Mountains of Wonder and Tangles of Truth: Kathy Hooper, a retrospective | Port Saint John and City Galleries | November 3 – December 20, 2023
Kathy Hooper’s remarkable career spans six decades of curiosity and creation, and demonstrates what it means to confront our fear and our delight in equal measure. Leading by example, she bravely honours the fullness of life, including the winding pathways where life’s joy and distress intermingle. Across her prolific multi-disciplinary art practice, social and environmental activism, and in her personal life, she approaches the world with an earnest integrity and wonder.
Hooper’s imprint on the New Brunswick arts ecosystem has been revolutionary. A highly acclaimed multidisciplinary artist, she has been awarded the province’s highest honours in the visual arts, and her work can be found in public and private collections around the world—she has eight works in the National Art Bank alone.
Likewise, the resonance of her advocacy work in the arts can be felt throughout the province, in both the vibrancy of the arts community and the infrastructure in place to support professional artists today. As a member of the Premier’s Advisory Committee for the Arts, from 1986-89, Hooper was a catalyst in the formation of The New Brunswick Arts Board, and remained an Art Representative after the board was formed. She also served on the Advisory Board of the Canada Council Art Bank and has participated in national and provincial juries.
Crucially, she achieved all of this amid the commitments and demands of raising family, as mother of four and wife to sculptor, John Hooper; while tending to a farm, planting and harvesting crops in a massive garden, and milking a cow each morning. Imagine this at a time when all meetings were in person, and the notion of invisible labour was only beginning to inch into feminist discourse.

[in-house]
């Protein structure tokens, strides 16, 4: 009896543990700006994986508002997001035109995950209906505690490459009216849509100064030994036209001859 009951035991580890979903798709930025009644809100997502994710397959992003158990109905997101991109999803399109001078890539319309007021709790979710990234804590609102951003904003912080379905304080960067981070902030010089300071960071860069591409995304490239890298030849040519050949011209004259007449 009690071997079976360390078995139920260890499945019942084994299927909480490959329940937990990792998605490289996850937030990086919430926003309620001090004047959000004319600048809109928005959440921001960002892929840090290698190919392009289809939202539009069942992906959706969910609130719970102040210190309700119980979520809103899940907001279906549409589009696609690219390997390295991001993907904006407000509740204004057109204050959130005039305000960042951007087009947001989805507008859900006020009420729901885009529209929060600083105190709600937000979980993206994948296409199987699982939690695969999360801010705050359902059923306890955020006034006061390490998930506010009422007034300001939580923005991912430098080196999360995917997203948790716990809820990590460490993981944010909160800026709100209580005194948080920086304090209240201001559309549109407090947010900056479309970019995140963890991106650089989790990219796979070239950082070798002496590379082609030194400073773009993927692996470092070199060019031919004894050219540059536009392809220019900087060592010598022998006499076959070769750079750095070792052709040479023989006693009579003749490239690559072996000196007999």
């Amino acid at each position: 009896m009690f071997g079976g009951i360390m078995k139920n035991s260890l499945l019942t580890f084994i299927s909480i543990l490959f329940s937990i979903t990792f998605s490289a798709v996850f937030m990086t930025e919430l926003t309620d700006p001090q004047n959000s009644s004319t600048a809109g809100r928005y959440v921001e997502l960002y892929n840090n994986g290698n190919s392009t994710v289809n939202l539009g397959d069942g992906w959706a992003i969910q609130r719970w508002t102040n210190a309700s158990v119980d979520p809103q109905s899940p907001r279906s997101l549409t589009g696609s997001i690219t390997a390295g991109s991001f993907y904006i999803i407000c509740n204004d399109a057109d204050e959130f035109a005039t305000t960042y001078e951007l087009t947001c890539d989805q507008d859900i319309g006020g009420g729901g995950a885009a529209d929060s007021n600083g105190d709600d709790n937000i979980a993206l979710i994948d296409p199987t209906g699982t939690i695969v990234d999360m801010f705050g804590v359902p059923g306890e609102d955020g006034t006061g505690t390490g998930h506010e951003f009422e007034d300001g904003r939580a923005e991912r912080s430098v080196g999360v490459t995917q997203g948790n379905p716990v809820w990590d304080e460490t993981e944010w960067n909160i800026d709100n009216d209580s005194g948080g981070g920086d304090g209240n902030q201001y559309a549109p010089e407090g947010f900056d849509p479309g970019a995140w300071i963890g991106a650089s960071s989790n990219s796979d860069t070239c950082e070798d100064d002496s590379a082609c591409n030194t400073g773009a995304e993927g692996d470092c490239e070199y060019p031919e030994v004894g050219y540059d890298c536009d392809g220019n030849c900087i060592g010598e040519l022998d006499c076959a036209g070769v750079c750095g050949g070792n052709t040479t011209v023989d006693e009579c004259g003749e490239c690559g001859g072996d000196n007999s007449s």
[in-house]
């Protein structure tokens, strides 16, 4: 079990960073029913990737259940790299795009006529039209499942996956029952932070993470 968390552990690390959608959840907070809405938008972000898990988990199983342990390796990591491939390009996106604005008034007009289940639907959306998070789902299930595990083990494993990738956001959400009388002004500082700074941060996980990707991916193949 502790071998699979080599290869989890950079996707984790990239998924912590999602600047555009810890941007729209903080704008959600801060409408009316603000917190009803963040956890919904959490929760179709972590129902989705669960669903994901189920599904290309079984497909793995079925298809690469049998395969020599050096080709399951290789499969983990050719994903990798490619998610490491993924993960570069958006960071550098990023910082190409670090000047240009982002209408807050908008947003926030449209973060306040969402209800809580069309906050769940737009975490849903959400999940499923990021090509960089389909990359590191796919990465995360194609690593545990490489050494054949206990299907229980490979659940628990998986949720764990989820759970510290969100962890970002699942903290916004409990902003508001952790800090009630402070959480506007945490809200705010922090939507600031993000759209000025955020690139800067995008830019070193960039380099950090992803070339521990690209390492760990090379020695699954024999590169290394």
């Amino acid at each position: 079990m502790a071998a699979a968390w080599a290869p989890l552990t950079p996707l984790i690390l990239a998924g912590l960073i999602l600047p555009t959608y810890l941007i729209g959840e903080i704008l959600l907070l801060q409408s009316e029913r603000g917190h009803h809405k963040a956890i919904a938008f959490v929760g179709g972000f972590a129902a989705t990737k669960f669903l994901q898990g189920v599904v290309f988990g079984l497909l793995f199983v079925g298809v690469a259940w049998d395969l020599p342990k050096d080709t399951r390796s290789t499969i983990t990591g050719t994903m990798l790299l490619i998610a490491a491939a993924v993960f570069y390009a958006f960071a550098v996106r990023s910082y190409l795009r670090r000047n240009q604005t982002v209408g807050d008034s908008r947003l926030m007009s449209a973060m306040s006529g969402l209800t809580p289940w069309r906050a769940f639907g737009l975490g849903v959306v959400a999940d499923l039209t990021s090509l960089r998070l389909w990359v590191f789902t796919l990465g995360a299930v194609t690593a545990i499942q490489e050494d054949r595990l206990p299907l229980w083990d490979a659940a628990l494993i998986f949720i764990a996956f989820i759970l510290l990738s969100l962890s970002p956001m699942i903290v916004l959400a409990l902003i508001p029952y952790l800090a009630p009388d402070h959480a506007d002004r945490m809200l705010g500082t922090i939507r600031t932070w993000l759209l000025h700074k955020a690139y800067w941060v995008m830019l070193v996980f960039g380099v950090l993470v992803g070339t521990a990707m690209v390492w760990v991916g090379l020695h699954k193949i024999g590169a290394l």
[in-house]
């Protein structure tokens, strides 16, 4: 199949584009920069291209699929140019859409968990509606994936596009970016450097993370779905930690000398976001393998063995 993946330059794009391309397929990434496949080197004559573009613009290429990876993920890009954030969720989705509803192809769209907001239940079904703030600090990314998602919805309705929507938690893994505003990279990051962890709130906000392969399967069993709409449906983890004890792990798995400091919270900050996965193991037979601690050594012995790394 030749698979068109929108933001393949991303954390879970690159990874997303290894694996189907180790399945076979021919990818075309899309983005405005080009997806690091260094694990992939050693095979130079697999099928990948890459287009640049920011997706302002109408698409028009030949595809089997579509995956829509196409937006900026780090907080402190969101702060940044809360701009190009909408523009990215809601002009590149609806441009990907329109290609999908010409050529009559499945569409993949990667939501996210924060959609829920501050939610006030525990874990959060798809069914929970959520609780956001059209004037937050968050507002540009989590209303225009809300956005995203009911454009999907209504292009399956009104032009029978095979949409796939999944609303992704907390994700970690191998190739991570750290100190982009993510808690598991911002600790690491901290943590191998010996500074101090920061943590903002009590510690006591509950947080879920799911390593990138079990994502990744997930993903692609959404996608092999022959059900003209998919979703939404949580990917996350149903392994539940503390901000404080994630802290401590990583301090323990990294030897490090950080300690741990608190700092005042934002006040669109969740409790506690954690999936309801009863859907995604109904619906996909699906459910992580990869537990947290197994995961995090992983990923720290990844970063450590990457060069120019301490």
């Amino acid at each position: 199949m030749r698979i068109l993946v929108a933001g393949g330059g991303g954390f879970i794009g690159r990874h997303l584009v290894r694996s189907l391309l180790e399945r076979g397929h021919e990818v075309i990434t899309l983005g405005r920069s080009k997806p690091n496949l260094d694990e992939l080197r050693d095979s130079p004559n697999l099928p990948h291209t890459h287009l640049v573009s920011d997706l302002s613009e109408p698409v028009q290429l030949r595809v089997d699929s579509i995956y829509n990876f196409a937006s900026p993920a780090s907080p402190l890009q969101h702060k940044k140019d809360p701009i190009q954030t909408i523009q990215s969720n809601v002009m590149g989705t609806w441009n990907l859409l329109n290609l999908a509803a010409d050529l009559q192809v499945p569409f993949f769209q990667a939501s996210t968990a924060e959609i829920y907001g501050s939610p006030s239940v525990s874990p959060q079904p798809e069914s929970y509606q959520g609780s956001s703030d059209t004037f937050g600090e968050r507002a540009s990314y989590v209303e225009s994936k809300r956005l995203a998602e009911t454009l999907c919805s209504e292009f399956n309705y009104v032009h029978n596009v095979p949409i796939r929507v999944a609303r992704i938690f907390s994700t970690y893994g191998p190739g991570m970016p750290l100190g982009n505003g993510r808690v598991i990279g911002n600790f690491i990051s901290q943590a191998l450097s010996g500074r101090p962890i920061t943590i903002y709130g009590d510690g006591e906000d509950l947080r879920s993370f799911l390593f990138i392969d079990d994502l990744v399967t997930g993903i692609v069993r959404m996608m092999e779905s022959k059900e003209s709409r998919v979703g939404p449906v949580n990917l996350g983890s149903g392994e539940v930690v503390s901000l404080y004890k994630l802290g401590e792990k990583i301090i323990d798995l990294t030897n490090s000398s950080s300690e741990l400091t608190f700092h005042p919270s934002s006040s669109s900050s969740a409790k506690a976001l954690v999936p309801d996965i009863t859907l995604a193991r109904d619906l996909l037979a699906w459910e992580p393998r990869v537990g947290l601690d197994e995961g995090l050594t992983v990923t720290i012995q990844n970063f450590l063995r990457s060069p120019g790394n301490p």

Throughout, Hooper has devoted energy, creativity and time to a plethora of environmental and social justice advocacy work; including anti-apartheid activism in South Africa, where she spent her most formative years, and protesting the use of pesticides and fracking, here, in New Brunswick. In her community of Hampton, where she has lived since the early 1960s, Hooper is a recognized collaborator and leader in both arts and social justice.
Hooper’s collaborative spirit extends deeply into her creative projects, and is especially evident in the holistic partnership between she and her husband John. They worked together, and in support of one another, sharing knowledge, skills, and enjoying the banter of creative problem solving. She would select colours and contribute her painting prowess to many of his familiar wooden sculptures, which she continues to care for and revitalize today; and he was her guide and best critic.
In the late 1980’s Hooper received a Canada Council Creation Grant to work with a group of women in the Kennebecasis River Valley. Meeting regularly, they created a collection of embroideries which translated her paintings of the landscape into textiles. The twice removed nature of the process was Hooper’s way of drawing attention to the area’s changing landscape and climate. With each initiative she brings people together, wrapping critical discourse and shared experience gently into the many layers of her work.
In art and activism she meaningfully delves into often-overlapping explorations of identity, feminism, multi-species entanglements, socio-political structures, climate crisis and violence. Unbound by any one media, Hooper moves fluidly between painting, clay sculpture and functional ceramics, various forms of printmaking, wood carving, embroidery, poetry and prose. She lives art; nurturing her incredible gardens, and enlivening her domestic spaces.
Yet, it is her ritual of drawing which propels her creative process. Often beginning with just a line, her drawings are largely unplanned and spark with immediacy. She refers to the powerful moment the artwork takes over, as though she becomes a conduit for creativity, rather than its author.